British caravan campers gone wild. Very wild. And very deadly. Sightseers is the latest film from British filmmaker on-the-rise Ben Wheatley, of the controverisal Kill List and Down Terrace previously, and he's back with something a little more lighthearted, but just as sickly dark, twisted and wholly entertaining as his previous work. A quaint, sheltered couple of 30-somethings go on a holiday road trip around Britain and end up becoming Natural Born Killers with a brilliantly comedic edge (as James Rocchi calls it, "Natural Born Campers"). Not necessarily as bold as Kill List, but just as memorable, especially if you like Wheatley.
Why do I go to film festivals? It's a good question, but perhaps not, because it really has a simple answer: I love film. I love cinema. I love movies. There isn't much required beyond that; it's enough motivation for me to make this small French town—Cannes—my home for two weeks. What day is it? I have no idea. I think we've passed the halfway point, but I don't know how many days I've been here and how many are left. Well, actually, I think there are four days left, it ends on Sunday. And I have three more 8:30AM screenings in a row coming up. Brutal (I've already used that word!) but amazing. I wouldn't want to be anywhere else.
This film can really be summed up in one word: brutal. But there's other words that work just as well: cool, or badass, or violent, or grim, or smart, or criminal. Killing Them Softly, formerly known as Cogan's Trade (the title of George V. Higgins's book it's based on), is the latest from director Andrew Dominik, of Chopper and The Assassination of Jesse James by the Coward Robert Ford previously. This time he gathers up an ensemble lead by Brad Pitt, Ray Liotta, Ben Mendelsohn and Scoot McNairy to tell a more straightforward crime story. Another typical hit-then-kill (as I call it) kind of story, with too thin of a plot.
Through all the tragedy and killing and hopelessness seen at Cannes so far (there's a lot this year), it's a refreshing relief to see something with a little bit of insightful charm. Enough charm to make me smile and laugh while watching, then grow warmly within me the more I think back to it. Like Someone in Love is openly my first experience with Iranian filmmaker Abbas Kiarostami (Homework, Certified Copy) and, coincidentally, it's also his first experience shooting in Japan with a fully Japanese cast. The results aren't perfect, but despite its flaws, I've fallen in love with this film. Or maybe just its characters, odd as they are.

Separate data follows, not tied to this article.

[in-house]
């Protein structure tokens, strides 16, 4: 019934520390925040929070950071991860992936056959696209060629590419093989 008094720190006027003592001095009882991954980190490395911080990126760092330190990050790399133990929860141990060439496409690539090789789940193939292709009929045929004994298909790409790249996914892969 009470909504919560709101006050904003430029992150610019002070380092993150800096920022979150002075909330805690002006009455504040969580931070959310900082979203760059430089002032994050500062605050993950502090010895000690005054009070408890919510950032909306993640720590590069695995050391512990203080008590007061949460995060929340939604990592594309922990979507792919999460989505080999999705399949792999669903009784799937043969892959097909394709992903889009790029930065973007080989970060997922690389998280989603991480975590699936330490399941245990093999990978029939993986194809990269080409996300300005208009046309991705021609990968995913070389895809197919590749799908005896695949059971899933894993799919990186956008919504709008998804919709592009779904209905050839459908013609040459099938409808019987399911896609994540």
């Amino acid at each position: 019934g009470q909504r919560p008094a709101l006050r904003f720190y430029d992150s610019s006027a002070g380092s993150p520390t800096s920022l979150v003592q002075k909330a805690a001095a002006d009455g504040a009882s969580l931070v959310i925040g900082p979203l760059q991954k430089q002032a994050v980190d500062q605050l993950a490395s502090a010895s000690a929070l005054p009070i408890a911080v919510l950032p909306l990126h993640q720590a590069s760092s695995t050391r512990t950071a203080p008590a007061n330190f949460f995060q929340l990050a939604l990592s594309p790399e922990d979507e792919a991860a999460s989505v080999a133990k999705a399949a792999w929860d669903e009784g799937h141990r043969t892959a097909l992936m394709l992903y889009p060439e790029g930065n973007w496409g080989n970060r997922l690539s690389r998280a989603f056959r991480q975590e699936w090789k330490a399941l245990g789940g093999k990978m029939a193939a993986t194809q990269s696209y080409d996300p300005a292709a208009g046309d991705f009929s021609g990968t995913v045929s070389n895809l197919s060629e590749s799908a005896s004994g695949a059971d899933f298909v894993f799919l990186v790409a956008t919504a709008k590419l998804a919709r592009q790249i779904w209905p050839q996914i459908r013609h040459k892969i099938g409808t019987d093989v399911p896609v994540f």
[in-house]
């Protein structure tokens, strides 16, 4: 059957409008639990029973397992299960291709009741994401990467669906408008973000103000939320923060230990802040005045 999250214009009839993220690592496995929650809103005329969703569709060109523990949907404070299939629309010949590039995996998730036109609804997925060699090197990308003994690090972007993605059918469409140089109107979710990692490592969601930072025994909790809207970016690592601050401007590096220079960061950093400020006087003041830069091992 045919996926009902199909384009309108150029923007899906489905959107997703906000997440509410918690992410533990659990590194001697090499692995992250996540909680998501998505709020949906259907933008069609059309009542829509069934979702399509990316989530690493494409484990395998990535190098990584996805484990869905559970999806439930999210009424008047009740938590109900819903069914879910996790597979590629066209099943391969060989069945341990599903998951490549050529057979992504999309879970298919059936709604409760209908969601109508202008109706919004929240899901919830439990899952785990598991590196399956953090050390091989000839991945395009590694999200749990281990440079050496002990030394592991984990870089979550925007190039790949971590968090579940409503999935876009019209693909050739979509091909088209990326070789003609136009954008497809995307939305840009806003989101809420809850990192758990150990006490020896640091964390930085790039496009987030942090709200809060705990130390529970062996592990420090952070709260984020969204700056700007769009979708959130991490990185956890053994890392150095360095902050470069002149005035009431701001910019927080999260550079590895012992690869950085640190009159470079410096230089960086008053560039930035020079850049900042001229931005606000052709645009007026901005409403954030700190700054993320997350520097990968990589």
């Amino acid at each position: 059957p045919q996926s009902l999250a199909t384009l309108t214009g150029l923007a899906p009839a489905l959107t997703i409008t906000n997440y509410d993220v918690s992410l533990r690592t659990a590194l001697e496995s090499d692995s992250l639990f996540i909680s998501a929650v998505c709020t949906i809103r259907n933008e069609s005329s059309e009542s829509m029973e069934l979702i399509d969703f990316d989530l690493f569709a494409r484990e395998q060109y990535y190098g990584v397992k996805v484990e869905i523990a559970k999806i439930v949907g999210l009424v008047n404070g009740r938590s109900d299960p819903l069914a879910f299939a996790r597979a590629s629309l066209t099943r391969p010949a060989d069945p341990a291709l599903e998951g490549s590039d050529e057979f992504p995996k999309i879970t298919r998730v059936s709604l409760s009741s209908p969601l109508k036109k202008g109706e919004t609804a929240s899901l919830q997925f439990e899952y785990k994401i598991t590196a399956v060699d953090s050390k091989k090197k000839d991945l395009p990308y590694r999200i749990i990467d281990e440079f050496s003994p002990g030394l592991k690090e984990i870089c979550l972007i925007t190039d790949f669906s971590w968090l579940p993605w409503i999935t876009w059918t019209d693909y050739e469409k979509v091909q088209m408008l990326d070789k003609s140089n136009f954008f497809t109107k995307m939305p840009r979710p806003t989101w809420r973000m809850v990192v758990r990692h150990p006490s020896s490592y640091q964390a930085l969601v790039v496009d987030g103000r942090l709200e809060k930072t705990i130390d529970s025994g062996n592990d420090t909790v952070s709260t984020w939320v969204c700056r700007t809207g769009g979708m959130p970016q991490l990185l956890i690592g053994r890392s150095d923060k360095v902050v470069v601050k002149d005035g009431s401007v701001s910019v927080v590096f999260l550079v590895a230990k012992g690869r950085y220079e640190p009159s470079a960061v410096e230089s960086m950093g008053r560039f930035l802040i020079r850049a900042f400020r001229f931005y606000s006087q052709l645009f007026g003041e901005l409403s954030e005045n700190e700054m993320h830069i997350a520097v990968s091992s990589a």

As initially stated in my tweet immediately after seeing this: "weirdest, sickest shit I've seen yet." Indeed. Antiviral is the directorial debut of one Brandon Cronenberg, son of the legendarily twisted filmmaker David Cronenberg, and it involves celebrity obsession taken to the extremes. Imagine a culture, a world like our own, where the popular masses are so into celebrities, that they pay money to be injected with the same disease a celebrity recently had to feel a sort of "biological communion." Where can they go with that idea? Only the Cronenbergs can make it as weird and as sick as this is, but still utterly fascinating in its own right.
Some worthwhile acquisitions news from the Cannes Film Festival. Sony Pictures Classics has acquired the Chilean drama from director Pablo Larraín titled simply No, referring to the yes/no referendum vote in Chile in 1988. I saw the film last night, it's playing in the Director's Fortnight sidebar, and it's incredibly unique, very engaging, and most importantly, rather unforgettable partially due to the way it was shot (to look like U-matic). Sony Classics has picked up all North American distribution rights to the real-life drama, starring Gael Garcia Bernal as an ad exec who creates a campaign to free his country from oppression.